Day 124. Saturday 31 August. White Sulphur Springs to somewhere between Avon and Missoula on Hwy 141. Montana

The best nights sleep for weeks. For me. Jen, not so. 

Again the morning has dawned beautiful. The sun is warm but overall temperature is slightly cool.

On emerging from the Landy we find the camp site has filled considerably. There is a Rodeo on in town on Sunday and it’s a three day weekend. 

On the way out of the camp we stopped to compliment the congenial owner and his wife on the cleanliness and efficiency of their establishment. 

We have five days to travel 600 miles. This will get us to Portland on Thursday 5th and give us time to meet with friends and family before heading to the UK on the afternoon of Sunday the 8th.

With hills in front of us, we drive down the valley away from White Sulphur Springs through farmland that varies in output by the industry or lack of it, of the respective farmers. 

I love the way America celebrates it’s past by erecting historic markers along it’s highways and byways. I hope you find them as interesting as we do.

Up over the range of hills and down into another valley. which contains Helena, the capital.

Stopping at Walmart to again try to buy new leads for the multimeter, which was similarly unsuccessful, while Jen stocked up at their fruit section. Helena is a modern’ish town/city. The customary strip malls with all the “brands” represented.

Our lunch stop at 2pm was beside the road about 50m away and beside a small stream. 

Crossing through a couple of passes where we stopped to read the information panels at the summits we descended into another valley where we turned off the 12 onto the 141. Only a very thin road on the map, it was little different to the main road we had left. This is lovely country. It’s interesting to see the original farm houses and barns, no doubt built by the homesteader migrants from the east in the 1800’s, rotting away and replaced by more modern ones.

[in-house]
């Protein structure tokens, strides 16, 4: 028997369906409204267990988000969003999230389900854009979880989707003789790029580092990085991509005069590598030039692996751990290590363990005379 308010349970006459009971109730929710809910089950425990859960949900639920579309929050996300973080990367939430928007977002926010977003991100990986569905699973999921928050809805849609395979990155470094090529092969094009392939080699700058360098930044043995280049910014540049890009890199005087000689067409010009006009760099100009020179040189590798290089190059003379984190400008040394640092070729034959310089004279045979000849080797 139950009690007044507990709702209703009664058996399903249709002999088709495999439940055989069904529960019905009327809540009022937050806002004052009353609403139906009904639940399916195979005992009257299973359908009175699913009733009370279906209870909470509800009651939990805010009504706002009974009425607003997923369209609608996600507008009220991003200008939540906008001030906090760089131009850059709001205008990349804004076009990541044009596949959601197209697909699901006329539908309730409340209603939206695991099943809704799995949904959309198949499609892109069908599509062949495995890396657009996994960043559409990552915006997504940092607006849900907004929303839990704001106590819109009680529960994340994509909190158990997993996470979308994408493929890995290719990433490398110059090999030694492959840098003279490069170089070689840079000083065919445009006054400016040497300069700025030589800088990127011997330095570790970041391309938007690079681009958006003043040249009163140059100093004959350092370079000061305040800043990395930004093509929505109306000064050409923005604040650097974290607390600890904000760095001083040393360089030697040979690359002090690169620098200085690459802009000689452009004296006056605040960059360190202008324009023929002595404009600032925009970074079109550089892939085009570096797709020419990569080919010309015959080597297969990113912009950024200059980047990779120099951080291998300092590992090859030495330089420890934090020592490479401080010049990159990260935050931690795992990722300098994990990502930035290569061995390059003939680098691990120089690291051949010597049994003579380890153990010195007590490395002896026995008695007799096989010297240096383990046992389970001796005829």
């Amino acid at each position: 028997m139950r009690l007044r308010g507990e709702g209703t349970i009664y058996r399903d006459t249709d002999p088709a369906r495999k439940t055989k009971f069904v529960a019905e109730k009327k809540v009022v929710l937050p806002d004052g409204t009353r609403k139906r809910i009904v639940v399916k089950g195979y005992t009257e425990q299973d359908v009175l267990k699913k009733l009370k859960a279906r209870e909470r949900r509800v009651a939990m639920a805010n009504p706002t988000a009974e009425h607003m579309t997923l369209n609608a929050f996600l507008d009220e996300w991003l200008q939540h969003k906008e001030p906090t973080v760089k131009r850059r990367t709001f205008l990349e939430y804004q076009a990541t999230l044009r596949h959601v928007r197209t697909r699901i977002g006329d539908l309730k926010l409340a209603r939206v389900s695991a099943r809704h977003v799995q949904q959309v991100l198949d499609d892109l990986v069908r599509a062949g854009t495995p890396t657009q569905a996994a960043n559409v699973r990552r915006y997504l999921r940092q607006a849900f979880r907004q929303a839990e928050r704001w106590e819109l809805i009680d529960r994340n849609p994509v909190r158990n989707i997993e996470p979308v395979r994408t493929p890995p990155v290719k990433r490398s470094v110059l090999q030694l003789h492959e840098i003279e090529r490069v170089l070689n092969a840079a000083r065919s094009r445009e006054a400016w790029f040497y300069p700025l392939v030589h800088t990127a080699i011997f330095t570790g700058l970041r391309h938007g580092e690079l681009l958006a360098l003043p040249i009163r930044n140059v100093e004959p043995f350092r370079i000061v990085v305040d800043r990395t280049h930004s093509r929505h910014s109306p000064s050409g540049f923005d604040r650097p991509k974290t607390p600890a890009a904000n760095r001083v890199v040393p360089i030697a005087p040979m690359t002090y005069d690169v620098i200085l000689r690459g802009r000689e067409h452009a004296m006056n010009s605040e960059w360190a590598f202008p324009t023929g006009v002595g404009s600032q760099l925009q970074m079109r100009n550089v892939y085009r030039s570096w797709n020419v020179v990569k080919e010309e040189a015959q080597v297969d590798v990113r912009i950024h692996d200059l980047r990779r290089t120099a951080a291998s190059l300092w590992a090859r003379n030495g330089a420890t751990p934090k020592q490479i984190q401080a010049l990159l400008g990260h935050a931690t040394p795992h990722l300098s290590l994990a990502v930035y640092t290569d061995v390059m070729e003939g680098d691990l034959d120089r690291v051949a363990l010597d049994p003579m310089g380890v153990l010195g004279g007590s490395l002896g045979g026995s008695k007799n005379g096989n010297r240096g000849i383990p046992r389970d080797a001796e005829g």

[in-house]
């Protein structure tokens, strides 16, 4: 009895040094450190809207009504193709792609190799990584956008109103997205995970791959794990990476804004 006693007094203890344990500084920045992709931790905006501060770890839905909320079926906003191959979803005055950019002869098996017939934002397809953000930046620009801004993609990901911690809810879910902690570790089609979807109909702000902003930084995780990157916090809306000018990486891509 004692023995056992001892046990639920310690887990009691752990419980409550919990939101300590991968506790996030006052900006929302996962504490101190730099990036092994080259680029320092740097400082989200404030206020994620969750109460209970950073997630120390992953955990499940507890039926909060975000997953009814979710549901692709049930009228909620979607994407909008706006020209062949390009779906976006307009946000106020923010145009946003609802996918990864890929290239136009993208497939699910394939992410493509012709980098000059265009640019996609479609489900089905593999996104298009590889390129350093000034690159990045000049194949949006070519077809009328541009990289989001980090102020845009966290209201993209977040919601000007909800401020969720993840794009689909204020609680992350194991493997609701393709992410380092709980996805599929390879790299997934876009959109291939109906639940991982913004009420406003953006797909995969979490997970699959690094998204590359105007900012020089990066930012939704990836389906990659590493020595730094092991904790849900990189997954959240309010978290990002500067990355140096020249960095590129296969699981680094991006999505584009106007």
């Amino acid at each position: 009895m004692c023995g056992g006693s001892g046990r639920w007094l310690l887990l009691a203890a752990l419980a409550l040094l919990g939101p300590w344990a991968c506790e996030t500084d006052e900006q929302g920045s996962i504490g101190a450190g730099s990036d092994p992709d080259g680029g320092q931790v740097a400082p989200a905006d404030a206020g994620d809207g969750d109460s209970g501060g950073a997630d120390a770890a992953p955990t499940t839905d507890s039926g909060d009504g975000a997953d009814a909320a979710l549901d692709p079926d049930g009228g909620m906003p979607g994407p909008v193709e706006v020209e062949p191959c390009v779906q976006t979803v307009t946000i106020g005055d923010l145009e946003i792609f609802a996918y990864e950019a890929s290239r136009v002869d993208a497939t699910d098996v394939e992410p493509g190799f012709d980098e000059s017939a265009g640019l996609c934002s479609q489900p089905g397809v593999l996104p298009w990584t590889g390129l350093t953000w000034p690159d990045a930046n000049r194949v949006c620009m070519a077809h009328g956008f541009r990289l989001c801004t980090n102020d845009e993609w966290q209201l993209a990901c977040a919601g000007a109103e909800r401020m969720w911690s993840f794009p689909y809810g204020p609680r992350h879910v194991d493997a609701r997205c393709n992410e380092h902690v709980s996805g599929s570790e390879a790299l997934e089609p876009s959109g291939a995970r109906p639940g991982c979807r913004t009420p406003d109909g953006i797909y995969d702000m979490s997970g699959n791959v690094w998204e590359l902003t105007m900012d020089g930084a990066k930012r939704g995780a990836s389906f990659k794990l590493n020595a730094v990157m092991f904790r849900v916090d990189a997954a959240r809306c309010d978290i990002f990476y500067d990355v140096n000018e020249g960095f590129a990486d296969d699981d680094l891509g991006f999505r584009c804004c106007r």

Tonight we are rough camping for the first time in America. At the last camp one of the fellow campers told Jen “there were of course places where you can free camp”. So now she has agreed to do it.

A little bit about this chap and another couple at the same camp. They are retired and have sold their houses, bought large bus sized motor homes and are living in them as they travel around the country. A bit like brother Kelvin and Jen who are travelling around Australia during their winter. In Australia they are known as ‘Grey Nomads’. In many cases, small towns and hamlets in the remoter parts of the country, rely on them to support their communities. The more progressive town’s, supply excellent camping facilities for a paltry fee, seeing the benefit of the Nomads staying for a few nights. 

Our camp is down off the main road by about 500m and beside a reasonably swiftly flowing stream. We are protected from road view by a band of trees. There are other campers in caravans, nearby. Our only concern is that if the river should flood overnight from rain up stream, we might find ourselves in a sticky position. 

At 7.30pm and the sun about to go down behind the hills, rain in this area is not looking likely. 

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